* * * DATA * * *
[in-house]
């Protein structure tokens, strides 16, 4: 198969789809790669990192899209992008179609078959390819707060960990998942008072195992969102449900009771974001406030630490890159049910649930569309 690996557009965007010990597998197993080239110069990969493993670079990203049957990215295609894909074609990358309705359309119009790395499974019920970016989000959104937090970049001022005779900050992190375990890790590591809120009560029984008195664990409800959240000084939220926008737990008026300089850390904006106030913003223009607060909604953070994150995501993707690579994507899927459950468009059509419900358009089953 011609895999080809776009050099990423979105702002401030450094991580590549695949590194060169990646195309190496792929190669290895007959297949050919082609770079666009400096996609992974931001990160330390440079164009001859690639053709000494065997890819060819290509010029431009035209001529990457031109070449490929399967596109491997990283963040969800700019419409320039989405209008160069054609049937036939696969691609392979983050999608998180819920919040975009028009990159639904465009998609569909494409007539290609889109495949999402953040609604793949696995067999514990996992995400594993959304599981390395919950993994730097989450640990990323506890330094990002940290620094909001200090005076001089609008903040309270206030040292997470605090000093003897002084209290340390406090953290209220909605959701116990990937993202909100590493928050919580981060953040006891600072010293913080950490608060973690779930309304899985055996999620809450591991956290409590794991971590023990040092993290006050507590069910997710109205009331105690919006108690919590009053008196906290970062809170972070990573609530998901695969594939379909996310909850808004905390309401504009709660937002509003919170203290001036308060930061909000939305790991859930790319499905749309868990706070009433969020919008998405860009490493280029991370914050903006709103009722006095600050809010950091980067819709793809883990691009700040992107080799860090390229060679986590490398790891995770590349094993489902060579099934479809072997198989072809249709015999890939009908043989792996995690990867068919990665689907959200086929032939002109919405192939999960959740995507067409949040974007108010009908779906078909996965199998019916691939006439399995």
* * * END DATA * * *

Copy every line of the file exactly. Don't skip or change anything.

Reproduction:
[in-house]
């Protein structure tokens, strides 16, 4: 198969789809790669990192899209992008179609078959390819707060960990998942008072195992969102449900009771974001406030630490890159049910649930569309 690996557009965007010990597998197993080239110069990969493993670079990203049957990215295609894909074609990358309705359309119009790395499974019920970016989000959104937090970049001022005779900050992190375990890790590591809120009560029984008195664990409800959240000084939220926008737990008026300089850390904006106030913003223009607060909604953070994150995501993707690579994507899927459950468009059509419900358009089953 011609895999080809776009050099990423979105702002401030450094991580590549695949590194060169990646195309190496792929190669290895007959297949050919082609770079666009400096996609992974931001990160330390440079164009001859690639053709000494065997890819060819290509010029431009035209001529990457031109070449490929399967596109491997990283963040969800700019419409320039989405209008160069054609049937036939696969691609392979983050999608998180819920919040975009028009990159639904465009998609569909494409007539290609889109495949999402953040609604793949696995067999514990996992995400594993959304599981390395919950993994730097989450640990990323506890330094990002940290620094909001200090005076001089609008903040309270206030040292997470605090000093003897002084209290340390406090953290209220909605959701116990990937993202909100590493928050919580981060953040006891600072010293913080950490608060973690779930309304899985055996999620809450591991956290409590794991971590023990040092993290006050507590069910997710109205009331105690919006108690919590009053008196906290970062809170972070990573609530998901695969594939379909996310909850808004905390309401504009709660937002509003919170203290001036308060930061909000939305790991859930790319499905749309868990706070009433969020919008998405860009490493280029991370914050903006709103009722006095600050809010950091980067819709793809883990691009700040992107080799860090390229060679986590490398790891995770590349094993489902060579099934479809072997198989072809249709015999890939009908043989792996995690990867068919990665689907959200086929032939002109919405192939999960959740995507067409949040974007108010009908779906078909996965199998019916691939006439399995």